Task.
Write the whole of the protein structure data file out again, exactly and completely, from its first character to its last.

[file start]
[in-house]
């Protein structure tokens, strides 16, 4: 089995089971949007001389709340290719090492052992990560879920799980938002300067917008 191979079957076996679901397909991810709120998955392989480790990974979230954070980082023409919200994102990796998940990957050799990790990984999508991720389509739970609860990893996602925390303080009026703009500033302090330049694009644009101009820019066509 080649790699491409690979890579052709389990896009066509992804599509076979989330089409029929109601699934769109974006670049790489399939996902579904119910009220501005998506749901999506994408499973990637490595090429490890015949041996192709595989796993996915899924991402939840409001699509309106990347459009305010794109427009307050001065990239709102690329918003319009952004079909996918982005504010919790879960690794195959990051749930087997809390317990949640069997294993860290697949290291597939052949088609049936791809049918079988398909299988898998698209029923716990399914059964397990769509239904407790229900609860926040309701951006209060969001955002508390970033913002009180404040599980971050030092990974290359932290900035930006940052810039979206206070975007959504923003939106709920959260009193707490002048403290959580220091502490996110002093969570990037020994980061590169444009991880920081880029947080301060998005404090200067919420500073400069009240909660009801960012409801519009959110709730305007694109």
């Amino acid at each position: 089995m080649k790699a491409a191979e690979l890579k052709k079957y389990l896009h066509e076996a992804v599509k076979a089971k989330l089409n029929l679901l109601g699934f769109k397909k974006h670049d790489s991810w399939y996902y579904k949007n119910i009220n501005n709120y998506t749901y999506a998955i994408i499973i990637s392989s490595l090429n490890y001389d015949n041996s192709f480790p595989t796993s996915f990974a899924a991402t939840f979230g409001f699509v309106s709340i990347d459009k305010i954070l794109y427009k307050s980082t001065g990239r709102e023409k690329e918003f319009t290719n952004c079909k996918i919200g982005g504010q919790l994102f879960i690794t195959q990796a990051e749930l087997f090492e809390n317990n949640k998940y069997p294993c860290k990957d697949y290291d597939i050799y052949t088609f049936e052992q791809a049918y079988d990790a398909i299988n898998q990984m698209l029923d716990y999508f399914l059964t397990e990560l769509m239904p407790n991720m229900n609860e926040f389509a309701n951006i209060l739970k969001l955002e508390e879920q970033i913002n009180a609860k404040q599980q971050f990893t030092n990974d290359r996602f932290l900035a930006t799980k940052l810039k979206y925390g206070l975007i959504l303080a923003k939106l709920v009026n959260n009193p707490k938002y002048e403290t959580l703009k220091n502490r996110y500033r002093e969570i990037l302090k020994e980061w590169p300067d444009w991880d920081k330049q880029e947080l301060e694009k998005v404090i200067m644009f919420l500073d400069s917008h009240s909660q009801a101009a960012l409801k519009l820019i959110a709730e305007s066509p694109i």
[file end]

[in-house]
């Protein structure tokens, strides 16, 4: 089995089971949007001389709340290719090492052992990560879920799980938002300067917008 191979079957076996679901397909991810709120998955392989480790990974979230954070980082023409919200994102990796998940990957050799990790990984999508991720389509739970609860990893996602925390303080009026703009500033302090330049694009644009101009820019066509 080649790699491409690979890579052709389990896009066509992804599509076979989330089409029929109601699934769109974006670049790489399939996902579904119910009220501005998506749901999506994408499973990637490595090429490890015949041996192709595989796993996915899924991402939840409001699509309106990347459009305010794109427009307050001065990239709102690329918003319009952004079909996918982005504010919790879960690794195959990051749930087997809390317990949640069997294993860290697949290291597939052949088609049936791809049918079988398909299988898998698209029923716990399914059964397990769509239904407790229900609860926040309701951006209060969001955002508390970033913002009180404040599980971050030092990974290359932290900035930006940052810039979206206070975007959504923003939106709920959260009193707490002048403290959580220091502490996110002093969570990037020994980061590169444009991880920081880029947080301060998005404090200067919420500073400069009240909660009801960012409801519009959110709730305007694109």
């Amino acid at each position: 089995m080649k790699a491409a191979e690979l890579k052709k079957y389990l896009h066509e076996a992804v599509k076979a089971k989330l089409n029929l679901l109601g699934f769109k397909k974006h670049d790489s991810w399939y996902y579904k949007n119910i009220n501005n709120y998506t749901y999506a998955i994408i499973i990637s392989s490595l090429n490890y001389d015949n041996s192709f480790p595989t796993s996915f990974a899924a991402t939840f979230g409001f699509v309106s709340i990347d459009k305010i954070l794109y427009k307050s980082t001065g990239r709102e023409k690329e918003f319009t290719n952004c079909k996918i919200g982005g504010q919790l994102f879960i690794t195959q990796a990051e749930l087997f090492e809390n317990n949640k998940y069997p294993c860290k990957d697949y290291d597939i050799y052949t088609f049936e052992q791809a049918y079988d990790a398909i299988n898998q990984m698209l029923d716990y999508f399914l059964t397990e990560l769509m239904p407790n991720m229900n609860e926040f389509a309701n951006i209060l739970k969001l955002e508390e879920q970033i913002n009180a609860k404040q599980q971050f990893t030092n990974d290359r996602f932290l900035a930006t799980k940052l810039k979206y925390g206070l975007i959504l303080a923003k939106l709920v009026n959260n009193p707490k938002y002048e403290t959580l703009k220091n502490r996110y500033r002093e969570i990037l302090k020994e980061w590169p300067d444009w991880d920081k330049q880029e947080l301060e694009k998005v404090i200067m644009f919420l500073d400069s917008h009240s909660q009801a101009a960012l409801k519009l820019i959110a709730e305007s066509p694109i």